Amilia Rosa and Chris Barrett, Bali – With a bucket in hand, Wayan Wetra collects rubbish and tree branches strewn across the sand near the stall where he sells drinks and snacks at Kuta Beach.
"When there is trash everywhere, tourists won't stop and buy my drinks. Why would they?" the 57-year-old vendor says. "There is no space for them to sunbathe or walk, everywhere you see [it's] all trash. Who would stay for that?
"So at times like these, each stall owner, hundreds of us, from Kuta to Canggu, will clean the space in front of their stalls and pile it up on the side, ready to be picked up."
Bali's coastline is one of its greatest attractions here but lately, its popular western-facing beaches have been less alluring, with a mass of plastic debris and other rubbish spoiling the landscape.
It's an annual occurrence in the tourism hub from September to March, particularly at the height of the monsoon season. Plastic bags, bottles and other residual waste dumped in rivers on the island and elsewhere in the Indonesian archipelago are blown by wind and currents into the ocean facing Bali, with tonnes of it ending up on the shore.
"In the past, I've been surfing at Canggu and that's been polluted and dirty," says Nicholas Magro, a 28-year-old visitor from Sydney. "You're sitting around and you're grabbing handfuls of plastic, it's a bit uncomfortable and it takes away the beauty. It's very unfortunate."
Indonesia is the world's second-largest plastic polluter, trailing only China, generating 1.29 million tonnes of waste that winds up in the sea every year, according to the United Nations.
The evidence of how far and wide it spreads is there to see on the beaches of Bali for several months a year.
"In 2021 when we were cleaning the Bali beaches during the trash season, we found hundreds of school hats from Java," says Frenchman Gary Bencheghib, who co-founded the NGO Sungai Watch with his brother Sam and sister Kelly to help tackle the scourge of pollution.
In 2017, Indonesia outlined grand plans to drastically reduce its plastic waste, aiming to bring it down by 70 per cent by 2025 and to zero by 2040. Vastly improving rubbish collection and recycling capacities are among the strategies that were set out by one of President Joko Widodo's most trusted lieutenants, Coordinating Minister for Maritime Affairs and Investment Luhut Binsar Pandjaitan, in an action plan to confront the challenge.
Single-use plastic bags were also banned in markets in 2020 and in another attempt to decrease the amount of rubbish floating at sea, the Indonesian government last year started paying fishermen to pick it out of the ocean.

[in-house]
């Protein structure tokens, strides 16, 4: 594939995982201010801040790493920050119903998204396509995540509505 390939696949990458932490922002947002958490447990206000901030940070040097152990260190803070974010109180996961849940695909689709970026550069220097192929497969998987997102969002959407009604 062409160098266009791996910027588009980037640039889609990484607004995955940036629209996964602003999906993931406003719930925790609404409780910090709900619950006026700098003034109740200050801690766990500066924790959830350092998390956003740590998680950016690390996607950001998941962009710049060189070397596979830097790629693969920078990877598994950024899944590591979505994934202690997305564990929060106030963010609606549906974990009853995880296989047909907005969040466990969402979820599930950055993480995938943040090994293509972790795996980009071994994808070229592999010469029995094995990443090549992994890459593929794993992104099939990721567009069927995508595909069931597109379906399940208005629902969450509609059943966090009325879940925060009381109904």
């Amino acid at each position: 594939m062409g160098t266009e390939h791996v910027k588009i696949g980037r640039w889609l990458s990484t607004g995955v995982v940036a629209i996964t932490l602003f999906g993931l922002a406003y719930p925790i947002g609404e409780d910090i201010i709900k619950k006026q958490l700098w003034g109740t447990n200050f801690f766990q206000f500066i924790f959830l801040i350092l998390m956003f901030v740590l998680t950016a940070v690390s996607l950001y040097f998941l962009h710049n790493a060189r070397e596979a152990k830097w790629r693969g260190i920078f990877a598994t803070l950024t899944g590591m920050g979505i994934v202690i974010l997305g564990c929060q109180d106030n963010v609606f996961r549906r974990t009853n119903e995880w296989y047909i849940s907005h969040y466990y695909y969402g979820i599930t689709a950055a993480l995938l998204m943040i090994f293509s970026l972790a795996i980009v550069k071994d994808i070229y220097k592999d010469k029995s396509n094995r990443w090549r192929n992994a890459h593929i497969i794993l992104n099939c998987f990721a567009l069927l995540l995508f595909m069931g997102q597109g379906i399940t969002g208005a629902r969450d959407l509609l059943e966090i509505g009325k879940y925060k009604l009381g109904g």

At Kuta and the surrounding beaches, a team of 600 staff is deployed by the environment and forestry agency from Bali's Badung regency to clean up during the season, according to agency chief I Wayan Puja. At their disposal is a fleet of front-end loaders and excavators and since December two deep cleaning machines that pick up the plastics and strain the sand.
Such is the extent of the waste migration, however, that community groups are pulling a lot of the weight as well.
Among them is Sungai Watch, or river watch in English. The organisation run by the French siblings has laid garbage barriers in Bali to stop waste spilling from its waterways into the ocean and has collected 1000 tonnes of rubbish from them in the past two years.
They have plans to install 1000 such contraptions soon, not just in Bali but on the most populated island, Java, and in other locations across the country.
"Now have 180 trash barriers and more than 100 paid staff," says co-founder Sam Bencheghib. "We recycle or upcycle up to 80 per cent of the plastic we collect. We have set up a workshop where we turn the plastic trash into plastic sheets to be reused, for example as walls for simple structures like toilet stalls.
"I just got back from the United States where we presented our program and have companies sponsoring our programs."
Their presence is greatly welcomed on the beach at Kuta.
"A lot of my foreign customers, when they have come and seen the trash they have been in shock," says Nyoman Sudarsa, a 52-year-old local who rents surfboards to beachgoers and sells drinks.
"They would say 'what's going on, where is all this rubbish from? Why isn't your government doing anything?'"I am from Kuta village. I care deeply about our beaches. We would never throw rubbish on the beach or the sea. This is my home, my frontyard."